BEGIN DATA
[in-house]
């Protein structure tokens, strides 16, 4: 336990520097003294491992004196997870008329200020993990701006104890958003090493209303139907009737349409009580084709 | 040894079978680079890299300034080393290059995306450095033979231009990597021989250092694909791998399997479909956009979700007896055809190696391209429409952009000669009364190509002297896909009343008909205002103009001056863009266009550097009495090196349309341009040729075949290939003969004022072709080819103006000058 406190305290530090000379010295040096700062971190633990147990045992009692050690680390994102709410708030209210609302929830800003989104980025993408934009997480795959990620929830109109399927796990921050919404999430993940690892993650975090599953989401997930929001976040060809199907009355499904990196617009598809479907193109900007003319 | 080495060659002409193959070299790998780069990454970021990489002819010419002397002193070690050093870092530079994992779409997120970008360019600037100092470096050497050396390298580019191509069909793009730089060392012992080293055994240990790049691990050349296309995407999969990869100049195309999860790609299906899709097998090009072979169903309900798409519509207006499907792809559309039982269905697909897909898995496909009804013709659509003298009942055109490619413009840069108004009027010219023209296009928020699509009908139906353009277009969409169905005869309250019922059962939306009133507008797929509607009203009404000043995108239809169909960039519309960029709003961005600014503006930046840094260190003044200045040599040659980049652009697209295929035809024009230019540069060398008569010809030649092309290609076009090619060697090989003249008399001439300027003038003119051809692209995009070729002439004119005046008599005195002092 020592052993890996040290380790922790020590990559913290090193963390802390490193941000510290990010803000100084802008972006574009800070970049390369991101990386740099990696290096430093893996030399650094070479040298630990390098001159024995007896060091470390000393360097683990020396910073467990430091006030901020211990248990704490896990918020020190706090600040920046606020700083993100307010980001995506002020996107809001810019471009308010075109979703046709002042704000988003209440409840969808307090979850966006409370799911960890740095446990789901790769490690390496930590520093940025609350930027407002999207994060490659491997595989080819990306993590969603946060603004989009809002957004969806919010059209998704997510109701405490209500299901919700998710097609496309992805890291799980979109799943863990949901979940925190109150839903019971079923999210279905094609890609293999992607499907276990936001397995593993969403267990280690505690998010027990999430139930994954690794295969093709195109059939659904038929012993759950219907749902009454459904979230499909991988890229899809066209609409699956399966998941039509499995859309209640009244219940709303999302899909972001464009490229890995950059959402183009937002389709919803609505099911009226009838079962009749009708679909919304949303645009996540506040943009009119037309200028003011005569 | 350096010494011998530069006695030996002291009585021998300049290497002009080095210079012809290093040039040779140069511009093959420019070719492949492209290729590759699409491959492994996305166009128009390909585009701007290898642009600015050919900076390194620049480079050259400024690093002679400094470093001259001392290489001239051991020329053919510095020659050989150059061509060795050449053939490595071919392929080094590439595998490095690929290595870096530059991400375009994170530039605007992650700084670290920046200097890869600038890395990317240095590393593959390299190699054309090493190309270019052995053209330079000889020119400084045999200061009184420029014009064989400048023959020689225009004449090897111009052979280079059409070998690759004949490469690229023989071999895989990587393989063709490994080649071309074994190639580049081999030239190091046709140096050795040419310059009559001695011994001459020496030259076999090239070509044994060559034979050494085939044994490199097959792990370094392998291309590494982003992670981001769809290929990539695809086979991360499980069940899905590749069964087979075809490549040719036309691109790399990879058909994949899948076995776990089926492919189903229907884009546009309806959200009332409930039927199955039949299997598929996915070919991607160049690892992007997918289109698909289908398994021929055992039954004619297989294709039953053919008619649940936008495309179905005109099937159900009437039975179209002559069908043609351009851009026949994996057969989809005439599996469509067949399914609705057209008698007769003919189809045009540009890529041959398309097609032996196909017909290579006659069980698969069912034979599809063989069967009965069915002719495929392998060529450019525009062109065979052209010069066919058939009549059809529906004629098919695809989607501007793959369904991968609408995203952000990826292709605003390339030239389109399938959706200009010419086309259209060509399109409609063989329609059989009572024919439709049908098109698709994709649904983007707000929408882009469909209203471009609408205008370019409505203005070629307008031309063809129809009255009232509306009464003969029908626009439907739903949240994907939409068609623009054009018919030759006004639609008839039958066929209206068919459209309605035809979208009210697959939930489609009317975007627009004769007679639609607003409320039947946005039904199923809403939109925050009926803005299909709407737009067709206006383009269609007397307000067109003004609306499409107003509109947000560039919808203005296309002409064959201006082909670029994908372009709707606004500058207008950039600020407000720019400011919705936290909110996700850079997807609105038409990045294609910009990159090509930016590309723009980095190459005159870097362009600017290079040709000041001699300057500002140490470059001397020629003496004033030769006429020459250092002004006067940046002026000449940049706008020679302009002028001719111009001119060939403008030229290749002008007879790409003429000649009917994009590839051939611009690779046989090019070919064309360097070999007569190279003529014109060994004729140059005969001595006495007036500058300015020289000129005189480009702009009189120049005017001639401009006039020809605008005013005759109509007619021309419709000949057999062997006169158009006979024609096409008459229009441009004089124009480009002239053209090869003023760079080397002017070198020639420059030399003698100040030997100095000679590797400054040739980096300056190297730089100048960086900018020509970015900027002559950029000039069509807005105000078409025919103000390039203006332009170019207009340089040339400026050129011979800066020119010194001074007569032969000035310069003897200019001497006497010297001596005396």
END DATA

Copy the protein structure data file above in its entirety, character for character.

[in-house]
């Protein structure tokens, strides 16, 4: 336990520097003294491992004196997870008329200020993990701006104890958003090493209303139907009737349409009580084709 | 040894079978680079890299300034080393290059995306450095033979231009990597021989250092694909791998399997479909956009979700007896055809190696391209429409952009000669009364190509002297896909009343008909205002103009001056863009266009550097009495090196349309341009040729075949290939003969004022072709080819103006000058 406190305290530090000379010295040096700062971190633990147990045992009692050690680390994102709410708030209210609302929830800003989104980025993408934009997480795959990620929830109109399927796990921050919404999430993940690892993650975090599953989401997930929001976040060809199907009355499904990196617009598809479907193109900007003319 | 080495060659002409193959070299790998780069990454970021990489002819010419002397002193070690050093870092530079994992779409997120970008360019600037100092470096050497050396390298580019191509069909793009730089060392012992080293055994240990790049691990050349296309995407999969990869100049195309999860790609299906899709097998090009072979169903309900798409519509207006499907792809559309039982269905697909897909898995496909009804013709659509003298009942055109490619413009840069108004009027010219023209296009928020699509009908139906353009277009969409169905005869309250019922059962939306009133507008797929509607009203009404000043995108239809169909960039519309960029709003961005600014503006930046840094260190003044200045040599040659980049652009697209295929035809024009230019540069060398008569010809030649092309290609076009090619060697090989003249008399001439300027003038003119051809692209995009070729002439004119005046008599005195002092 020592052993890996040290380790922790020590990559913290090193963390802390490193941000510290990010803000100084802008972006574009800070970049390369991101990386740099990696290096430093893996030399650094070479040298630990390098001159024995007896060091470390000393360097683990020396910073467990430091006030901020211990248990704490896990918020020190706090600040920046606020700083993100307010980001995506002020996107809001810019471009308010075109979703046709002042704000988003209440409840969808307090979850966006409370799911960890740095446990789901790769490690390496930590520093940025609350930027407002999207994060490659491997595989080819990306993590969603946060603004989009809002957004969806919010059209998704997510109701405490209500299901919700998710097609496309992805890291799980979109799943863990949901979940925190109150839903019971079923999210279905094609890609293999992607499907276990936001397995593993969403267990280690505690998010027990999430139930994954690794295969093709195109059939659904038929012993759950219907749902009454459904979230499909991988890229899809066209609409699956399966998941039509499995859309209640009244219940709303999302899909972001464009490229890995950059959402183009937002389709919803609505099911009226009838079962009749009708679909919304949303645009996540506040943009009119037309200028003011005569 | 350096010494011998530069006695030996002291009585021998300049290497002009080095210079012809290093040039040779140069511009093959420019070719492949492209290729590759699409491959492994996305166009128009390909585009701007290898642009600015050919900076390194620049480079050259400024690093002679400094470093001259001392290489001239051991020329053919510095020659050989150059061509060795050449053939490595071919392929080094590439595998490095690929290595870096530059991400375009994170530039605007992650700084670290920046200097890869600038890395990317240095590393593959390299190699054309090493190309270019052995053209330079000889020119400084045999200061009184420029014009064989400048023959020689225009004449090897111009052979280079059409070998690759004949490469690229023989071999895989990587393989063709490994080649071309074994190639580049081999030239190091046709140096050795040419310059009559001695011994001459020496030259076999090239070509044994060559034979050494085939044994490199097959792990370094392998291309590494982003992670981001769809290929990539695809086979991360499980069940899905590749069964087979075809490549040719036309691109790399990879058909994949899948076995776990089926492919189903229907884009546009309806959200009332409930039927199955039949299997598929996915070919991607160049690892992007997918289109698909289908398994021929055992039954004619297989294709039953053919008619649940936008495309179905005109099937159900009437039975179209002559069908043609351009851009026949994996057969989809005439599996469509067949399914609705057209008698007769003919189809045009540009890529041959398309097609032996196909017909290579006659069980698969069912034979599809063989069967009965069915002719495929392998060529450019525009062109065979052209010069066919058939009549059809529906004629098919695809989607501007793959369904991968609408995203952000990826292709605003390339030239389109399938959706200009010419086309259209060509399109409609063989329609059989009572024919439709049908098109698709994709649904983007707000929408882009469909209203471009609408205008370019409505203005070629307008031309063809129809009255009232509306009464003969029908626009439907739903949240994907939409068609623009054009018919030759006004639609008839039958066929209206068919459209309605035809979208009210697959939930489609009317975007627009004769007679639609607003409320039947946005039904199923809403939109925050009926803005299909709407737009067709206006383009269609007397307000067109003004609306499409107003509109947000560039919808203005296309002409064959201006082909670029994908372009709707606004500058207008950039600020407000720019400011919705936290909110996700850079997807609105038409990045294609910009990159090509930016590309723009980095190459005159870097362009600017290079040709000041001699300057500002140490470059001397020629003496004033030769006429020459250092002004006067940046002026000449940049706008020679302009002028001719111009001119060939403008030229290749002008007879790409003429000649009917994009590839051939611009690779046989090019070919064309360097070999007569190279003529014109060994004729140059005969001595006495007036500058300015020289000129005189480009702009009189120049005017001639401009006039020809605008005013005759109509007619021309419709000949057999062997006169158009006979024609096409008459229009441009004089124009480009002239053209090869003023760079080397002017070198020639420059030399003698100040030997100095000679590797400054040739980096300056190297730089100048960086900018020509970015900027002559950029000039069509807005105000078409025919103000390039203006332009170019207009340089040339400026050129011979800066020119010194001074007569032969000035310069003897200019001497006497010297001596005396």